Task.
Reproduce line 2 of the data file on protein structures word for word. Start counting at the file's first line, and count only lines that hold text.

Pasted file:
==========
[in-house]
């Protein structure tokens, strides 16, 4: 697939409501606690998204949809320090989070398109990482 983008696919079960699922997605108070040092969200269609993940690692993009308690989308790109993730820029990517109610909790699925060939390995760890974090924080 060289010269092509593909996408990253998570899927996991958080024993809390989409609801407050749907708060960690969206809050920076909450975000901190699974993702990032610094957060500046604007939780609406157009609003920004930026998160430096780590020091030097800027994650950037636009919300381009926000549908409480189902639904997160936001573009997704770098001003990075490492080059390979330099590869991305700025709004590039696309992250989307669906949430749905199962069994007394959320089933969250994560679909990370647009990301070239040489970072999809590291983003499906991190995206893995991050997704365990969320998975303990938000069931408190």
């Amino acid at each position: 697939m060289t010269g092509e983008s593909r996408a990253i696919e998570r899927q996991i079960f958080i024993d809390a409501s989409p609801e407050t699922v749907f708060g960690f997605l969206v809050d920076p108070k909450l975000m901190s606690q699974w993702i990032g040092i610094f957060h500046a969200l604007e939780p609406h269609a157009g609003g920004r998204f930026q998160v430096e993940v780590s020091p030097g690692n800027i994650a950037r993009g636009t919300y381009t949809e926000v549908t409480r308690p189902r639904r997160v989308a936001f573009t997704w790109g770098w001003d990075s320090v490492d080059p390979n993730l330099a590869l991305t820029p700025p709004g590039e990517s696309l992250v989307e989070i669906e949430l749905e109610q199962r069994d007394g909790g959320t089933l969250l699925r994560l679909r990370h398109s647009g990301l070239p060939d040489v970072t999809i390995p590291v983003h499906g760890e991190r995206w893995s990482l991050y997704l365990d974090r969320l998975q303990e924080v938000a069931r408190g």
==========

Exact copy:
């Protein structure tokens, strides 16, 4: 697939409501606690998204949809320090989070398109990482 983008696919079960699922997605108070040092969200269609993940690692993009308690989308790109993730820029990517109610909790699925060939390995760890974090924080 060289010269092509593909996408990253998570899927996991958080024993809390989409609801407050749907708060960690969206809050920076909450975000901190699974993702990032610094957060500046604007939780609406157009609003920004930026998160430096780590020091030097800027994650950037636009919300381009926000549908409480189902639904997160936001573009997704770098001003990075490492080059390979330099590869991305700025709004590039696309992250989307669906949430749905199962069994007394959320089933969250994560679909990370647009990301070239040489970072999809590291983003499906991190995206893995991050997704365990969320998975303990938000069931408190």